Suffragette: A white woman once asked Tubman whether she believed women ought to have the vote, and received the reply: "I suffered enough to believe it." Tubman began attending meetings of suffragist organizations, and was soon working alongside women such as Susan B. Anthony and Emily Howland. Tubman traveled to New York, Boston, and Washington, D.C. to speak out in favor of women's voting rights. She described her actions during and after the Civil War, and used the sacrifices of countless women throughout modern history as evidence of women's equality to men...An 1897 suffragist newspaper reported a series of receptions in Boston honoring Tubman and her lifetime of service to the nation. However, her endless contributions to others had left her in poverty, and she had to sell a cow to buy a train ticket.

Seriously Badass: At some point in the late 1890s, she underwent brain surgery at Boston's Massachusetts General Hospital. Unable to sleep because of pains and "buzzing" in her head, she asked a doctor if he could operate. He agreed, and in her words, "sawed open my skull, and raised it up, and now it feels more comfortable." She had received no anesthesia for the procedure, and reportedly chose instead to bite down on a bullet, as she had seen Civil War soldiers do when their limbs were amputated.
posted by sallybrown at 11:58 AM on May 13, 2010 [12 favorites]


Bill Bryson's book "A Short History of Nearly Everything" is full of badasses. I'd heard of most of them in school, but they had never been presented the way he presented them. Read that book and you'll have loads of examples.
posted by ThatCanadianGirl at 12:05 PM on May 13, 2010 [1 favorite]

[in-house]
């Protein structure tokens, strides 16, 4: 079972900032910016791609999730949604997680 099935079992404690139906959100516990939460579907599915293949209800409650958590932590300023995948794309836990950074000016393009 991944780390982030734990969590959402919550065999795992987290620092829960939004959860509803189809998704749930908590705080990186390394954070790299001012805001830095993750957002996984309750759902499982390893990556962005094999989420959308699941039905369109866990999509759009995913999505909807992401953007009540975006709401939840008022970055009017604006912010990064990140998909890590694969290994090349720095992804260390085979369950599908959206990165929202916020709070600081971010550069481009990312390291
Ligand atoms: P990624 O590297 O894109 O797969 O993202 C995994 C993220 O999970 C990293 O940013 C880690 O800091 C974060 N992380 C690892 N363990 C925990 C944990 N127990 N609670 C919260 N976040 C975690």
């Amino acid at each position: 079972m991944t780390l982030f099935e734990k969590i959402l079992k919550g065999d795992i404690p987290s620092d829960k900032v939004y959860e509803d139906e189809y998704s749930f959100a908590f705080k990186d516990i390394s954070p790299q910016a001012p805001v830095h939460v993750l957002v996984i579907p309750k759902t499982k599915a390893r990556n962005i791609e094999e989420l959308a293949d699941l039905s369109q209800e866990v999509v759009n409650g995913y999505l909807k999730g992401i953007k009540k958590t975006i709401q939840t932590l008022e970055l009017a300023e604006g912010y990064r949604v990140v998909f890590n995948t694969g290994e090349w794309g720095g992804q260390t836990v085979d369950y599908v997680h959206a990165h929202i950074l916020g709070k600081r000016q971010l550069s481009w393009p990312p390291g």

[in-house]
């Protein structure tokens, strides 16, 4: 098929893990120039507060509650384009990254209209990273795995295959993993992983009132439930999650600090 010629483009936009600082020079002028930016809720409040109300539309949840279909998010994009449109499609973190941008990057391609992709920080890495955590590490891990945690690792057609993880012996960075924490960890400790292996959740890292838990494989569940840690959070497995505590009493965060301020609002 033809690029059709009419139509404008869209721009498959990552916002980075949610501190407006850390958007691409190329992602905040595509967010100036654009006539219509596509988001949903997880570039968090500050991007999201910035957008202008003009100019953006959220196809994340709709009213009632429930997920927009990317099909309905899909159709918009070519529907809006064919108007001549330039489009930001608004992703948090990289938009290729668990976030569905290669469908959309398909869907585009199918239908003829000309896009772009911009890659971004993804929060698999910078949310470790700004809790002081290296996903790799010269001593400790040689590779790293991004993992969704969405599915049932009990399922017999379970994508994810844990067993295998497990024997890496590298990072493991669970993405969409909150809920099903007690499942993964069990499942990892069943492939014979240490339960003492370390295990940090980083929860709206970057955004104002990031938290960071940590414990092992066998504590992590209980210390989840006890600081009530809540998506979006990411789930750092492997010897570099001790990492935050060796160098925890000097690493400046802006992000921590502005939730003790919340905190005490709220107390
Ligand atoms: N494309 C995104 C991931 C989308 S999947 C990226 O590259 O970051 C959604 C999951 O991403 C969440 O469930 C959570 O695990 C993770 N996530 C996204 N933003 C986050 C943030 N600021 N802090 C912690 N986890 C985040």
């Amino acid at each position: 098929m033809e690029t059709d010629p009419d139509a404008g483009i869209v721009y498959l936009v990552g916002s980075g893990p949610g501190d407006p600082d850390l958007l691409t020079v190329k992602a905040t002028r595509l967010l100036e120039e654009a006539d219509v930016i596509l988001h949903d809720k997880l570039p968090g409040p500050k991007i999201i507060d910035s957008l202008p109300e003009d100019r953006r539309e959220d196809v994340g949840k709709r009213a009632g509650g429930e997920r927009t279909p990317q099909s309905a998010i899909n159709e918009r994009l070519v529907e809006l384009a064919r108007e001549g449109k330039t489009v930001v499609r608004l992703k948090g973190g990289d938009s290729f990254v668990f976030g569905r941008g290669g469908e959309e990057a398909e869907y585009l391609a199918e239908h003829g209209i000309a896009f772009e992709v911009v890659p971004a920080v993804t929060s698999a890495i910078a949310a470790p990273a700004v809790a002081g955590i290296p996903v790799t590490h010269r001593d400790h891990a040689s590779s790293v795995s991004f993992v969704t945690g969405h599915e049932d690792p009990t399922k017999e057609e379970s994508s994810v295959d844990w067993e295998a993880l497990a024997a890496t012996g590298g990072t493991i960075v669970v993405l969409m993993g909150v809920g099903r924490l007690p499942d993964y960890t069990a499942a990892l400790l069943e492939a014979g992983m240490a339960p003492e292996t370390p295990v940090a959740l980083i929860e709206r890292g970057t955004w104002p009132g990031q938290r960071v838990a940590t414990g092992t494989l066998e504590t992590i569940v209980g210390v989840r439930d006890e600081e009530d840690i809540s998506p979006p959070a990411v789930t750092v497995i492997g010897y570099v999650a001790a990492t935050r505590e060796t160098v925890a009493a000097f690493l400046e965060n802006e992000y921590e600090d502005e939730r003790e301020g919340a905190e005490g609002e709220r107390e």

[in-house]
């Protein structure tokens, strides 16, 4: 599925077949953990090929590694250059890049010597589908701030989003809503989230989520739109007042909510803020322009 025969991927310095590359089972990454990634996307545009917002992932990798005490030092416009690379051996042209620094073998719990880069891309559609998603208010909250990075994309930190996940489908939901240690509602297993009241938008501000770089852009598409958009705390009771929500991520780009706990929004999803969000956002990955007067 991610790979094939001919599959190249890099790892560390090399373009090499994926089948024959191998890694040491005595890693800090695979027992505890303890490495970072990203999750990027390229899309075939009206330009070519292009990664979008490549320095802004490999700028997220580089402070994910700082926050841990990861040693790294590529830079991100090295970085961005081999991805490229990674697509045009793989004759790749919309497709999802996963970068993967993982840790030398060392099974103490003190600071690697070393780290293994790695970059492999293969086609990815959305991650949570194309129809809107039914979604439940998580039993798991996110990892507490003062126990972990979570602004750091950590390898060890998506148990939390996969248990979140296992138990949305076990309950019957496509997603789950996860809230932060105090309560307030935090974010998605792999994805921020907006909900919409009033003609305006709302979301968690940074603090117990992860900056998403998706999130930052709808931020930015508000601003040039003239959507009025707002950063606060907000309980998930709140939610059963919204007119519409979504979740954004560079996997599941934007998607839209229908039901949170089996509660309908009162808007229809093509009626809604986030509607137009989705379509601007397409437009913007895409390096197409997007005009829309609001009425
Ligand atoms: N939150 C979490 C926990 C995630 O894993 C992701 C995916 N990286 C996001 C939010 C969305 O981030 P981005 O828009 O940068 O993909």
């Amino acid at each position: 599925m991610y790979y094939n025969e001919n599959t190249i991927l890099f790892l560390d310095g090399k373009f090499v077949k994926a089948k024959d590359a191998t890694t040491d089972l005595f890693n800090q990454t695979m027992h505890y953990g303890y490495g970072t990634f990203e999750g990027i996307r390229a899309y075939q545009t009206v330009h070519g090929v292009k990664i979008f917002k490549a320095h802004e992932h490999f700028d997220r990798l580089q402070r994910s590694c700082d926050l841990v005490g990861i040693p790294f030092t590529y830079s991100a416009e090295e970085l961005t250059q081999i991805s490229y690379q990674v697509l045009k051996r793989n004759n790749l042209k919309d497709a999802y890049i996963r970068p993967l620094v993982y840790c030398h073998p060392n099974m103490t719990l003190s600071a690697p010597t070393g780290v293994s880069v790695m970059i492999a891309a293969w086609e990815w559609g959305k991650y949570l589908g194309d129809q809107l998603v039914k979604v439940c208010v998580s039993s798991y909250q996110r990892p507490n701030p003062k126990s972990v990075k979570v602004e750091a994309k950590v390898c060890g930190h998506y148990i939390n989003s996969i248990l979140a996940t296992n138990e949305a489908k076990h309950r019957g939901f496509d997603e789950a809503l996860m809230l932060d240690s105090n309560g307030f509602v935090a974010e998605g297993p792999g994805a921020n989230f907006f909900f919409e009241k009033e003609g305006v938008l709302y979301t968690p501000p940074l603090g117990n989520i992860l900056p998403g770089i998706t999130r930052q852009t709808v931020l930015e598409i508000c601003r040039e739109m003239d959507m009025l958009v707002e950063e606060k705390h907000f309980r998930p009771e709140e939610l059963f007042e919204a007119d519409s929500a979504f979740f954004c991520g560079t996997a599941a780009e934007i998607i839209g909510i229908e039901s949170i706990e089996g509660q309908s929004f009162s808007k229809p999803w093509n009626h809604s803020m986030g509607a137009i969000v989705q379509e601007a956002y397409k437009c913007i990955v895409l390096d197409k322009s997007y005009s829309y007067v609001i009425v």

Carl F(ucking badass) Gauss

Paul Erdos

Georg Cantor

Sam Vimes (wait, they can be fictional, right?)
posted by kmz at 12:07 PM on May 13, 2010 [1 favorite]


All these answers are flippin' fantastic, and each gets me excited to plow through a book on the subject. Thanks, and keep 'em coming!
posted by Turkey Glue at 12:10 PM on May 13, 2010


Sir Richard Francis Burton. He's best known in the west for being the first to translate the "One Thousand nights and a Night" from Arabic to English. He's also known for getting the Kama Sutra published in the west.

Among his other examples of badassery, he visited Mecca in disguise, a death penalty offense for a non-Muslim.
posted by Chocolate Pickle at 12:25 PM on May 13, 2010 [4 favorites]


Louis Pasteur, baby.


This guy was a dynamo of innovation. Made a discovery foundational to our current theories of the origin of life for his doctoral thesis. Saved the French wine industry, showed how make many drinks, most notably milk, much safer while also contributing significantly to the germ theory of disease by inventing pasteurization. Just to top it off, he then popularized the idea of the vaccine. He first tested it on animals (this helped prevent many animal deaths from anthrax/cholera) and eventually created the first rabies vaccine for humans.